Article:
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University of Alabama’s low-cost solution could help spot hacked GPS in self-driving cars

Lots of hurdles remain before the emerging technology of self-driving vehicles is common, but researchers at the University of Alabama have developed a promising, inexpensive system to overcome one challenge: GPS hacking that can send a self-driving vehicle to the wrong destination.

Initial research shows self-driving vehicles can use already installed sensors to detect traveling the wrong route, even when passengers are unaware, thwarting an attempt to spoof the GPS signal to the vehicle, according to findings outlined in recently published papers in the IEEE Transactions on Intelligent Transportation Systems and Transportation Research Record Journal.

Relying on software code and in-vehicle sensors that are already part of the self-driving system would be cheaper for consumer and commercial vehicles to deny the hacked directions used to steer cargo or people away from their intended destination, said Mizanur Rahman, assistant professor of civil, construction and environmental engineering and affiliate researcher with the Alabama Transportation Institute.

“The sensors guiding the vehicles are the same sensors that can be used to detect the fake GPS signal,” he said. “If the vehicle has the wrong information and is misguided, this can detect it and get back on track.”

While commercially available vehicles have some automation, none have reached the point of full autonomy.

“It may seem futuristic, but we need to think like hackers to address problems before the systems are in place,” said Sagar Dasgupta, a doctoral student and corresponding author on the papers. “Self-driving vehicles are coming, so we need to make sure users are safe. The vehicles need to be secure, so they are considered safe and reliable.”

Automakers are developing cybersecurity software to protect the computers in the vehicles from remote hacking, but GPS signal spoofing is different. A spoofed GPS signal comes from outside the vehicle, leaving the internal computer system alone while it navigates a new route based on faulty information.

Spoofed signals are already a threat to military craft and international cargo shipping, Rahman said. “Personal vehicles with self-driving features will also need to detect the spoofed signal in real time to return to the correct route.”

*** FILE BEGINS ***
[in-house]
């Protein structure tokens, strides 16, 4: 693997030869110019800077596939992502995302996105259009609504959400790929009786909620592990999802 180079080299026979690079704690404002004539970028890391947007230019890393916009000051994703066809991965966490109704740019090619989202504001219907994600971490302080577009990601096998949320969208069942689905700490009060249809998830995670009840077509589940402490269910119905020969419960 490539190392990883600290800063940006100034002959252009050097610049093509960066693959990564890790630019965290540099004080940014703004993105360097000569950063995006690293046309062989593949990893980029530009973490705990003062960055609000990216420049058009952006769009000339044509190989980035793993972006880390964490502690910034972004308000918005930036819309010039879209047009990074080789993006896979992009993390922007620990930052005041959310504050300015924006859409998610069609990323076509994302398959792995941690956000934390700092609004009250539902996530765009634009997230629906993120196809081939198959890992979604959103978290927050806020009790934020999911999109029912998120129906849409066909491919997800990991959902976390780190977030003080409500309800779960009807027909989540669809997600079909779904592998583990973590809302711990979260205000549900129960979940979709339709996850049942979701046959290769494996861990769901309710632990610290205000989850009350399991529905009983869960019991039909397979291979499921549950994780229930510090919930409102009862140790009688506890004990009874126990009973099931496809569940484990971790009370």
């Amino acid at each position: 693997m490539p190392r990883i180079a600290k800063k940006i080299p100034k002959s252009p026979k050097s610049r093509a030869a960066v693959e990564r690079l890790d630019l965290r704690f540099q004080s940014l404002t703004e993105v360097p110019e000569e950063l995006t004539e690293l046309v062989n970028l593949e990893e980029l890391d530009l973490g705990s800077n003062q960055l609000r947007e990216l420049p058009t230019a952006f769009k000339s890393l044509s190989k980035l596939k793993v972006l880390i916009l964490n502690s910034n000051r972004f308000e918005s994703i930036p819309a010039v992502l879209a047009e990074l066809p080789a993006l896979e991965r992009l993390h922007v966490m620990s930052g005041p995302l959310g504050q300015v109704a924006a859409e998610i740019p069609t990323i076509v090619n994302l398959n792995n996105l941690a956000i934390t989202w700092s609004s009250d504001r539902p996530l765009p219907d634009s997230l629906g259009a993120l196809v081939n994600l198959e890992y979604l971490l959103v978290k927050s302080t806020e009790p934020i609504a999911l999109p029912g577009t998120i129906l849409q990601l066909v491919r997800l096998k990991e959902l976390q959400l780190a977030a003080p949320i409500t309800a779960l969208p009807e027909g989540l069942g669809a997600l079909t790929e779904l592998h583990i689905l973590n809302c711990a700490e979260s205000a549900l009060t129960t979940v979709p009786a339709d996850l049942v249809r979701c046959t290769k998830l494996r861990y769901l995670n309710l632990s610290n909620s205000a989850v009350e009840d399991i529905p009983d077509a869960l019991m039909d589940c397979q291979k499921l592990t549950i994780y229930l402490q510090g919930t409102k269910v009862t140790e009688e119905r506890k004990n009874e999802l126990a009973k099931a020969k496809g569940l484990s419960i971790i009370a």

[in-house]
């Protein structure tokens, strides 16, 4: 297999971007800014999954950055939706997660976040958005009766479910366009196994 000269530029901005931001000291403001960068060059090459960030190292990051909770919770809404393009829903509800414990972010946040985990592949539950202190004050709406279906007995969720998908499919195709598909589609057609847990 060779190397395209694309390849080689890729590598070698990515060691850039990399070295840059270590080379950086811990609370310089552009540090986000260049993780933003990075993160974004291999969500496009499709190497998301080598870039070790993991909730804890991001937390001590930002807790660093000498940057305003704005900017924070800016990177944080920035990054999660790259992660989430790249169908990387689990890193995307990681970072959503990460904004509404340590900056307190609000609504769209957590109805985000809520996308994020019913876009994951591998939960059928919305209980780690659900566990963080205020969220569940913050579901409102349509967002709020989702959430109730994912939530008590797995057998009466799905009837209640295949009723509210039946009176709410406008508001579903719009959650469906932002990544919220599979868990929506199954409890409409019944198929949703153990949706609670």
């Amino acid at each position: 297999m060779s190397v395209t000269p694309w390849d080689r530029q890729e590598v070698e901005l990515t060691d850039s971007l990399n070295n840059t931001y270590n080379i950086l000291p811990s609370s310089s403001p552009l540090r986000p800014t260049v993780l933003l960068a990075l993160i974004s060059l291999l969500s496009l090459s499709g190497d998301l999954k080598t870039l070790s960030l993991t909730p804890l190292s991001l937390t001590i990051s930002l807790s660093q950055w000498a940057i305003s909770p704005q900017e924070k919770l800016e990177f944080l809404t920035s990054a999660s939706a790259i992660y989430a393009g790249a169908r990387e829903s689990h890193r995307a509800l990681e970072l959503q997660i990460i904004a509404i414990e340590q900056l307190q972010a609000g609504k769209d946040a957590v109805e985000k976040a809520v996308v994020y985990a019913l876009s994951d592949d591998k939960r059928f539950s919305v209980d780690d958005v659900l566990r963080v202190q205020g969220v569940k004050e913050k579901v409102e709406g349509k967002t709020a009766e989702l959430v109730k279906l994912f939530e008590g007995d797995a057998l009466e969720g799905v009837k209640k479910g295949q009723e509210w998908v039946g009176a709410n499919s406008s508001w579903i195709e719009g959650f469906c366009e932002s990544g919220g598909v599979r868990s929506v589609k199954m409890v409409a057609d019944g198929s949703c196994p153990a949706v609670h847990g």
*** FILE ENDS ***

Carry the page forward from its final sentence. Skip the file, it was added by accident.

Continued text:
Rather than programming the vehicle to computationally analyze and validate the signal, UA researchers created an algorithm that uses built-in vehicle sensors that detect acceleration, speed and direction to validate that the car’s path aligns with the desired direction.

“Our solution goes to the root of the problem by detecting the location change,” Sagar said. “GPS is the most vulnerable component, so we are using the sensors inside the vehicle to detect the GPS spoofing from outside the car.”

The researchers used the Honda Research Institute Driving Dataset that contains data of 104 hours of human driving in the San Francisco Bay area in a vehicle equipped with self-driving vehicle sensors. Using the data from those sensors during the drives, the UA researchers simulated how they would respond under a spoof GPS signal.

They developed multiple, robust spoofing detection models, finding the models were highly accurate in detecting spoofs.

The work was supported by a grant from the National Science Foundation. The next step is to validate the research in vehicles with self-driving features, Sagar said.

“We think this will be one of the security modules in the next generation of self-driving vehicles,” he said.

(Courtesy of the University of Alabama)

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